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In October 2009, pediatric endocrinologist Dr. Arlene Mercado judged that five-year-old Claudialee Nicanor-Gomez was on track for type 2 diabetes. As we detailed in our October feature, Type Miscast, Claudialee and her mother Irma visited Mercado two more times over the next six months. At the end of each meeting, Mercado repeated the same directive to the mother and daughter: “Diet and exercise.” And if Claudialee’s blood sugar still continued to rise to the point of full-blown diabetes, Mercado would consider prescribing some medication to enhance the effect of the lifestyle change. Type 2 diabetes approaches you like a train and all you can do is hope you hit the breaks soon enough.
But this treatment paradigm may soon shift. Researchers have discovered a rare gene mutation that may hold the key to preventing type 2 diabetes among those at high risk for the disease.
According to a new study published this month in Nature Genetics, the mutation can lower a person’s type 2 diabetes risk by two-thirds. People with the mutation appeared to have slightly lower blood sugar levels and slightly higher amounts of insulin than those without it.
Diabetes stems directly from high blood sugar. And as Claudialee’s story illustrated, the impact of a treatment is limited by the accuracy of the diagnosis. Claudialee did not have type 2 diabetes but type 1, which is far more urgent and requires regular insulin injections. The misdiagnosis led to the wrong treatment, which ultimately led to the girl’s death in January 2010.
A doctor cannot cure or prevent type 1 diabetes, only limit its damage by quickly identifying it and ordering insulin shots. This version of diabetes arrives so early in a child’s life that the child is effectively born with it. In type 1, the immune system kills off cells that produce insulin, the hormone that brings the body’s glucose supply to muscle and fat. If the body doesn’t get more insulin, the person will die.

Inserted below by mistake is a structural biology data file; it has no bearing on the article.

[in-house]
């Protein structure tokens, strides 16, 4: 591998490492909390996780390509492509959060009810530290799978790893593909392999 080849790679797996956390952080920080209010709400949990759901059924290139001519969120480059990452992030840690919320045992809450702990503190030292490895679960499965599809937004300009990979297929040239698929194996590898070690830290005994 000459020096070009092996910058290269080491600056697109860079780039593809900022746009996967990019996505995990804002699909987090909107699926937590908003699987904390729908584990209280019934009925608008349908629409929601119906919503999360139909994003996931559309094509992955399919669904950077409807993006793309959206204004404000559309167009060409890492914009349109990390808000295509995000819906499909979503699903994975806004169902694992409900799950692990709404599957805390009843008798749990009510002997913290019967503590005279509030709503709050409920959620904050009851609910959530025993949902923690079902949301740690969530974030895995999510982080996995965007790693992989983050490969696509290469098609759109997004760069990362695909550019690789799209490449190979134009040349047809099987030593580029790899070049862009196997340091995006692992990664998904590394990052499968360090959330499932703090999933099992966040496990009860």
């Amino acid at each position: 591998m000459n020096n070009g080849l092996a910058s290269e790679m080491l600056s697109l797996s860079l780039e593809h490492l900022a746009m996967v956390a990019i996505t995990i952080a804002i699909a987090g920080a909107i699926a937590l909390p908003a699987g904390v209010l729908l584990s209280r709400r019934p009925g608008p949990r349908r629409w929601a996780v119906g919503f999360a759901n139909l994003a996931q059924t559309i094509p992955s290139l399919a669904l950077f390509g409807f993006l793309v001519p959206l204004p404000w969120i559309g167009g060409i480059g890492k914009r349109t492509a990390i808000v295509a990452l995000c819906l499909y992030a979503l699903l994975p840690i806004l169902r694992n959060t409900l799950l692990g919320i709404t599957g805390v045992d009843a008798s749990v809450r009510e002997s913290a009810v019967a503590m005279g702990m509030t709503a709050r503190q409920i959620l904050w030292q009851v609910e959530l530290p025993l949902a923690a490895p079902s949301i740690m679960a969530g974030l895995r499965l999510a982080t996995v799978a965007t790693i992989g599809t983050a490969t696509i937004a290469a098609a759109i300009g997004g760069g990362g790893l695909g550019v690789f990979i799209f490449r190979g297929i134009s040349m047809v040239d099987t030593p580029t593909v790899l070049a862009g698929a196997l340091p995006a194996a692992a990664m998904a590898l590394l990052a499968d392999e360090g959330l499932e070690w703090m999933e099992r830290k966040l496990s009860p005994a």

Type 2, however, comes slowly. Preventing the disease is a matter of understanding the risk factors associated with it. Obesity is the usual cause. Smoking and sugary eating habits increase the chances. A person’s risk grows with his or her age. Certain demographics appear to be more susceptible. In type 2, a person has a lot of insulin, but the stuff just doesn’t work. Insulin resistance, doctors call it. A patient can minimize the damage through diet, exercise, and medication.
The gradual nature of type 2 offers the basis for a potential preventative medicine. The researchers, representing multiple academic institutions, including Harvard and M.I.T., suggested that the existence of the mutation provides scientists a blueprint to create a drug that mimics its effect on the body. The idea is: Give it to those with high risk factors and rising blood sugar, and they may not get diabetes to begin with.
The researchers studied thousands of subjects in Sweden and Finland, comparing diabetes rates among those with high risk factors (older, more obese, smokers) and those with low risk factors.
While examining the high-risk, non-diabetic population, they discovered that some of the people had a mutation that killed a certain gene in pancreas cells. The researchers were initially skeptical of the discovery because that same mutation seemed to increase the risk of diabetes in mice. But examinations of thousands more people subjects showed the same pattern.
Two drug companies, Pfizer and Amgen, provided financing and data to the research team, hoping to turn any discoveries into a profitable drug. Diabetes, after all, is one of the most common diseases in America. It will be years, if not decades, before the benefits of the study reach medicine cabinets, but the researchers envision that the mutation’s behavior presents a “therapeutic strategy in [type 2 diabetes] prevention.”